This is the second part of my nine-part series, the History of Every Position at of the Red Sox.
This version of my series is abbreviated due to the fact that chronicling every shortstop in the Red Sox's history would make for a long slide show.
This article is in chronological order.
Stats courtesy of Baseball-Reference.com
Burleson was the feisty and athletic shortstop played for Boston from 1974 to 1980 on some of the best Red Sox teams of the late 20th century.
Burleson never showed much power, his highest home run total was 8 in 1980, and largest RBI total was 62 in 1975.
However, Burleson was an excellent top-of-the-lineup hitter, posting averages in the high .200's in every season of his career, with only two exceptions: a .156 clip in 11 games with the Angels in 1982, and a .209 average in 1987 with Baltimore. His highest career average was .293 with the Red Sox in 1977.
Hoffman became the Red Sox starting shortstop as a rookie at the age of 21. Hoffman wasn't a strong hitter, hitting nine career home runs. His highest average with the Red Sox was a .283 clip in 1980. Hoffman was out of baseball by 1987.
Gutierrez became the Red Sox starting shortstop as a 24-year-old rookie in 1984. Gutierrez, like Hoffman, wasn't a strong hitter, posting a .263 clip in 1984, and was out of baseball by 1989.
Quinones spent just one year with the Red Sox, but continued with their 'light hitting young shortstop' protocol of the late '80s. In Quinones's one season with Boston, Quinones hit .237, with two home runs and 15 RBI. Quinones was traded midseason to the Seattle Mariners for Spike Owen.
Owen was acquired for Rey Quinones, and immediately payed dividends. Owen was a light hitter, but a better defender. He also posted higher averages after his .153 clip in 47 regular season games in with Boston in 1986, as Owen hit .259 in 1987, and .249 in 1988.
Rivera provided a long-term solution for Boston at short.
Rivera was another light-hitting shortstop, as his highest average was .257 in 1989.
Rivera also showed little to no power, hitting six home runs with the Red Sox. Rivera's highest RBI total with Boston was 25 in 1991.
Valentin was a good shortstop and third baseman for a long time with Boston.
Valentin was a good power hitter, and a good contact hitter.
Valentin's highest average during his Red Sox tenure (he spent his final season with the Mets in 2002) was .306 in 1997. His best overall season was 1995 whe Valentin hit a .298 clip with 27 home runs and 102 RBI.
Garciaparra was a great shortstop in his time for Boston. Things got so bitter for Nomah at the end of his Boston tenure, that Theo Epstien had to trade him.
Nomah's highest average was a league leading .272 in 2000.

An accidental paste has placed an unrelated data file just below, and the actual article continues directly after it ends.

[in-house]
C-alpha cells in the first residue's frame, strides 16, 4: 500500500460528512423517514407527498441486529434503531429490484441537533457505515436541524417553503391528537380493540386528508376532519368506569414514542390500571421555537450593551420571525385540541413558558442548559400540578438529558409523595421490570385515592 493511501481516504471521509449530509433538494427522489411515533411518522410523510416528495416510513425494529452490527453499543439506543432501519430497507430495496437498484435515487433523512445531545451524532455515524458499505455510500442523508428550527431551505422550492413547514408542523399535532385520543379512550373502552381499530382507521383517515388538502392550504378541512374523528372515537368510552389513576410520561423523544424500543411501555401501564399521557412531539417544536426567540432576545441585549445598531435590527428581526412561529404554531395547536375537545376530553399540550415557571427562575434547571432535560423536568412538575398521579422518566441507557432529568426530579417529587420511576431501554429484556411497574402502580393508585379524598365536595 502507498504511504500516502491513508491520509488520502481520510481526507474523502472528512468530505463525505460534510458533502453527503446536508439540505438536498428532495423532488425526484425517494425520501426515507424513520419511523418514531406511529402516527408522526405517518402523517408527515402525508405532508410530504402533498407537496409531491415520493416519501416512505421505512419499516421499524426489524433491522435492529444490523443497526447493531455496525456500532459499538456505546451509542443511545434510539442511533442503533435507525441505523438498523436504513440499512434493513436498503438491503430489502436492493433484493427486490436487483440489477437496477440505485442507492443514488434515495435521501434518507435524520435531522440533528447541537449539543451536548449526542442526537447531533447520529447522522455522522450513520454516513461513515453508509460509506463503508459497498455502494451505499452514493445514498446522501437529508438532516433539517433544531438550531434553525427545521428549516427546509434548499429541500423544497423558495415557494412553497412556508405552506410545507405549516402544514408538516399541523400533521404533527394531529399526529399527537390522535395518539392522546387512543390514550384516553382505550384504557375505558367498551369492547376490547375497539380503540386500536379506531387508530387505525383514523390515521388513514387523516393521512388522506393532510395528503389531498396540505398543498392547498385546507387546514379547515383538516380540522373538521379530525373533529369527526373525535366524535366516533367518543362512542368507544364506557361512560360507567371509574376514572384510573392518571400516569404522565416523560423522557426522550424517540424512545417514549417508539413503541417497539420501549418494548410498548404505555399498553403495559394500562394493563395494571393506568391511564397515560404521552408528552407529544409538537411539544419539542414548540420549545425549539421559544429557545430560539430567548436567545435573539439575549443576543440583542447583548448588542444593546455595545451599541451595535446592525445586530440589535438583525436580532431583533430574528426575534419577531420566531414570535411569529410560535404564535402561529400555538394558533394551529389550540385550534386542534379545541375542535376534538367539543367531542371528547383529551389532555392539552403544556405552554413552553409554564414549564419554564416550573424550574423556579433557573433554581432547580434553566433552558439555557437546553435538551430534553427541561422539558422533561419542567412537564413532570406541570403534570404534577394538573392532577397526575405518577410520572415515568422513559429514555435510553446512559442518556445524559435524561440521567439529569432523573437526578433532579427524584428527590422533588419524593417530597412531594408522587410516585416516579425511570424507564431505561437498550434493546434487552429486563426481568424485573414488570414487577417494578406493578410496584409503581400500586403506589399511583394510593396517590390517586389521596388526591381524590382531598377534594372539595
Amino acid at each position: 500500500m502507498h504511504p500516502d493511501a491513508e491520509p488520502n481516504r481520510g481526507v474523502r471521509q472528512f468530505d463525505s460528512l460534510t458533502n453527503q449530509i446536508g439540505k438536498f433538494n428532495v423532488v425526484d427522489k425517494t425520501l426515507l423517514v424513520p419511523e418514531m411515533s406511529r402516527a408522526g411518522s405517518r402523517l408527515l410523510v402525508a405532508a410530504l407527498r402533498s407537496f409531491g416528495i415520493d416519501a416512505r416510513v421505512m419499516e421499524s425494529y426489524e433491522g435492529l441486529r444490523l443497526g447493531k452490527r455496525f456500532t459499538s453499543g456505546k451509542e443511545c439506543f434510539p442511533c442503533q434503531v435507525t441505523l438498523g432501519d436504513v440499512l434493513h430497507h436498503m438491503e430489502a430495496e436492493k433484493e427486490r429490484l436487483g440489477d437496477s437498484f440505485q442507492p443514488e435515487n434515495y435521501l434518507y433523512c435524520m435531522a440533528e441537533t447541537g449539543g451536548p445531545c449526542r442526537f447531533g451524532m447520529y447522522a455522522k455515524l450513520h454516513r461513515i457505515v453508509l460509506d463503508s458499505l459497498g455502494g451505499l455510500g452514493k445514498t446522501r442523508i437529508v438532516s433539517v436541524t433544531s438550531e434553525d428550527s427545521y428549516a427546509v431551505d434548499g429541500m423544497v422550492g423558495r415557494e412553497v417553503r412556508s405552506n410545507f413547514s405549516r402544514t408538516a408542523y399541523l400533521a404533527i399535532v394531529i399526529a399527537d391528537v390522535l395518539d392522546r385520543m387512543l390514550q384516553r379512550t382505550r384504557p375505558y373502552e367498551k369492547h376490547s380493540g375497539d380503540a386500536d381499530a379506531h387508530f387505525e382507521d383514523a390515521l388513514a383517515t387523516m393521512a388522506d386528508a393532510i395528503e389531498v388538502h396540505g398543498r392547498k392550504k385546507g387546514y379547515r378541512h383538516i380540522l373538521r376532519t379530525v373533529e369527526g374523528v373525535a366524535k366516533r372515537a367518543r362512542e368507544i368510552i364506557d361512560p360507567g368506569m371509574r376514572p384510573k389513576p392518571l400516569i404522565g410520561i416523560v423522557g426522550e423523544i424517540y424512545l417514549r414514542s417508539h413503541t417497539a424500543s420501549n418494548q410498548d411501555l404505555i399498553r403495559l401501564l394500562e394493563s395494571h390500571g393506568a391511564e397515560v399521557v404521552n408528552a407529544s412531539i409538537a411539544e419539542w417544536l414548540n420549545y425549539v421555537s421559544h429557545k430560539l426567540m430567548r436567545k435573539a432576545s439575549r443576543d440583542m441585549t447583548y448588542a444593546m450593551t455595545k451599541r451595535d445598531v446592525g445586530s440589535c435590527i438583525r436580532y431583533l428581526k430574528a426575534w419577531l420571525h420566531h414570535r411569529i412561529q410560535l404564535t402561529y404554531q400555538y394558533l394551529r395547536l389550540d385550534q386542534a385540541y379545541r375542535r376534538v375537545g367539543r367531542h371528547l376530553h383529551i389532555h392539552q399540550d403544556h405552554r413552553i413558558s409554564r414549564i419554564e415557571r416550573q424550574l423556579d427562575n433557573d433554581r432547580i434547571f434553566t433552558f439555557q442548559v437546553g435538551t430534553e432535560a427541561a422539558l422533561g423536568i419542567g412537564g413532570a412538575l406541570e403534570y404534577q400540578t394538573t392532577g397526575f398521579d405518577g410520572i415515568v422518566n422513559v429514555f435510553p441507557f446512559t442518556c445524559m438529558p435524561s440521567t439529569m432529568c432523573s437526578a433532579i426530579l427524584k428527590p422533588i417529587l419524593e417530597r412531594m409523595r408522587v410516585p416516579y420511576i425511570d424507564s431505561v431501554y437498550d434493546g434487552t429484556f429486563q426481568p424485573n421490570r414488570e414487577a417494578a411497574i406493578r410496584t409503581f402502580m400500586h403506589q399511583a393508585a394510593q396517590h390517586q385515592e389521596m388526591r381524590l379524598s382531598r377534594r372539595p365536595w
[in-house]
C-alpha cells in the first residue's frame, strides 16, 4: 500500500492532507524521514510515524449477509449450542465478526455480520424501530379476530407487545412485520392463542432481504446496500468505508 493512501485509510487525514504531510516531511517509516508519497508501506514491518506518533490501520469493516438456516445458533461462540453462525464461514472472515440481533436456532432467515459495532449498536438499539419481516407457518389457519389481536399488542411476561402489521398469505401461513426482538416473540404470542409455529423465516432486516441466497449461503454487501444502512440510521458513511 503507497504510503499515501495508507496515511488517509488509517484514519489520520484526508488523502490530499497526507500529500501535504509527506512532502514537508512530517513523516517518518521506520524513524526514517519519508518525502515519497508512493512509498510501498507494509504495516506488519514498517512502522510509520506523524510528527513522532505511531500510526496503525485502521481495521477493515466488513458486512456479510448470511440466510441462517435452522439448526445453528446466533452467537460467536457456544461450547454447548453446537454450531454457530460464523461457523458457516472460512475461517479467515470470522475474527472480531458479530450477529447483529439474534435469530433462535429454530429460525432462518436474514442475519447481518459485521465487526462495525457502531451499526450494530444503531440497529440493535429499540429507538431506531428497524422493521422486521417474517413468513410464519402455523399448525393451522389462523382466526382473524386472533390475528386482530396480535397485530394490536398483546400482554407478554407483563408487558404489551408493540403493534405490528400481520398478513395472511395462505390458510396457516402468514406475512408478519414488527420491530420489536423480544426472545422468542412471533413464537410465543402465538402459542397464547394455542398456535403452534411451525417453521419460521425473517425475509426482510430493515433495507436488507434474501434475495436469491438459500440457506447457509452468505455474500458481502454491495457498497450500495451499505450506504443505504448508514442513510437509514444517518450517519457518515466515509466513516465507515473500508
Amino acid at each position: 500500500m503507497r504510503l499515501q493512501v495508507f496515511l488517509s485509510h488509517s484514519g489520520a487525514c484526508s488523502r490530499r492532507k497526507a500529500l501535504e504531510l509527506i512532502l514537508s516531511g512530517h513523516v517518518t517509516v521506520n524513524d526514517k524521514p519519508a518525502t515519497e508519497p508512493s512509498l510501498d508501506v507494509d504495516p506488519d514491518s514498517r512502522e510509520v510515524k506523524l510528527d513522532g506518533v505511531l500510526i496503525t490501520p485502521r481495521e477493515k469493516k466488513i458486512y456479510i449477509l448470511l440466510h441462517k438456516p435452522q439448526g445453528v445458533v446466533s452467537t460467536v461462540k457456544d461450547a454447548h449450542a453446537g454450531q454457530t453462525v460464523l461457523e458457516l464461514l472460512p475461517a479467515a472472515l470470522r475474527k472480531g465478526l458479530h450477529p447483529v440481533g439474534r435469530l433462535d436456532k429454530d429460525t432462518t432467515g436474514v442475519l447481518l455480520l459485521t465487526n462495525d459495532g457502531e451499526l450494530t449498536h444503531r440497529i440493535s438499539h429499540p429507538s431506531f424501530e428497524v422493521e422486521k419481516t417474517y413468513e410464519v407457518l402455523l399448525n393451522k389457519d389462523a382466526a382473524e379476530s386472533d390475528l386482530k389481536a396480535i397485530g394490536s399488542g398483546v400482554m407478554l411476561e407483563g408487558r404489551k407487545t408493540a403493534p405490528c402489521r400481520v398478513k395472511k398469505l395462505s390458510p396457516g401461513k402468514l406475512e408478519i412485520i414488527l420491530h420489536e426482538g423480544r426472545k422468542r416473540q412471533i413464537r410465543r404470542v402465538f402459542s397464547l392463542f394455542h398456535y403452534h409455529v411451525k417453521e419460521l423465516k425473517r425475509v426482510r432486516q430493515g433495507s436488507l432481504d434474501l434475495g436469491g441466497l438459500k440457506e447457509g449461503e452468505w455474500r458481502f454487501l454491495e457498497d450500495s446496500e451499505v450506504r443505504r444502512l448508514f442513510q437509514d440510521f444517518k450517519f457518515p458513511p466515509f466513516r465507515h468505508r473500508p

Nomah's best power season was in 1998 when he hit 35 home runs and 122 RBI.
Ever since Nomah's injury in 2001, he has never been the same player.
Probably one of the biggest mistakes of Theo Epstein's tenure as GM of the Red Sox was not resigning Orlando Cabrera after his half-season in 2004 with Boston.
Anyway, Cabrera was a great defensive shortstop, and hit a home run on the very first pitch he saw in a Red Sox uniform.
Cabrera should still be the Red Sox's starting shortstop. He still had good years ahead of him with the Angels and White Sox.
Edgar Renteria was probably among the worst acquisitions ever for the Red Sox. Edgar couldn't hit and couldn't field.
In Edgar's one season with the Red Sox, he hit a respectable .276 with eight home runs and 70 RBI.
Another shortstop mistake was Theo letting Gonzo get away. A good fielder, he was probably the best shortstop for the Red Sox since O-Cab.
Gonzo hit a decent .255 with Boston, with nine home runs, and 50 RBI.
Gonzo is still a good defending shortstop, who is now with the Cincinnati Reds.
Julio Lugo was another huge mistake at short. He couldn't hit (he hit .237 in his first season) and couldn't field.
Lugo was designated for assignment on July 18, 2009. And finally, Lugo was out of Red Sox Nation's hair.
Lowrie is probably going to end up being the future of the Red Sox at short. He hit .256 in his first season in the majors, and in six games in the 2009 season, he hit .091.
Lowrie's a great defender, much better than Lugo. The future of the Red Sox.
Green spent all of his 2008 season in AAA.
Green was given a chance with the Red Sox in Spring Training 2009, and has lit the world on fire, making stunning defensive players, hitting in the clutch, and just being an all-around gamer.
Green is hitting .252 with 4 home runs and 30 RBI this season.